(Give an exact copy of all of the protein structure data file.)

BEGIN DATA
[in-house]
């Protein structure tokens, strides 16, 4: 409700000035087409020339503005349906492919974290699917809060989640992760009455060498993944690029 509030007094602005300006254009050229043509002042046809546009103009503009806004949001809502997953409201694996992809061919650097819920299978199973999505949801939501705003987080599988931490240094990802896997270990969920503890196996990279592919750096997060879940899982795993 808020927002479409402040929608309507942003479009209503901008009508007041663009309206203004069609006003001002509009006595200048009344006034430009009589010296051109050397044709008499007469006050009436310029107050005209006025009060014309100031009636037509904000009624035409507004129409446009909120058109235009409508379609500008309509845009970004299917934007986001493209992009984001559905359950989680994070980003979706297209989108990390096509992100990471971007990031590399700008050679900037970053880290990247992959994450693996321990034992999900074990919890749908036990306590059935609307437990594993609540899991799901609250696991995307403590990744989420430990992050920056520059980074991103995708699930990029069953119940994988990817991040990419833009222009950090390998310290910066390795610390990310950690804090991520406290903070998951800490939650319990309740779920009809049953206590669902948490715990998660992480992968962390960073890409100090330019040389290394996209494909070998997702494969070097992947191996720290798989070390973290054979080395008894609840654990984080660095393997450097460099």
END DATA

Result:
[in-house]
């Protein structure tokens, strides 16, 4: 409700000035087409020339503005349906492919974290699917809060989640992760009455060498993944690029 509030007094602005300006254009050229043509002042046809546009103009503009806004949001809502997953409201694996992809061919650097819920299978199973999505949801939501705003987080599988931490240094990802896997270990969920503890196996990279592919750096997060879940899982795993 808020927002479409402040929608309507942003479009209503901008009508007041663009309206203004069609006003001002509009006595200048009344006034430009009589010296051109050397044709008499007469006050009436310029107050005209006025009060014309100031009636037509904000009624035409507004129409446009909120058109235009409508379609500008309509845009970004299917934007986001493209992009984001559905359950989680994070980003979706297209989108990390096509992100990471971007990031590399700008050679900037970053880290990247992959994450693996321990034992999900074990919890749908036990306590059935609307437990594993609540899991799901609250696991995307403590990744989420430990992050920056520059980074991103995708699930990029069953119940994988990817991040990419833009222009950090390998310290910066390795610390990310950690804090991520406290903070998951800490939650319990309740779920009809049953206590669902948490715990998660992480992968962390960073890409100090330019040389290394996209494909070998997702494969070097992947191996720290798989070390973290054979080395008894609840654990984080660095393997450097460099």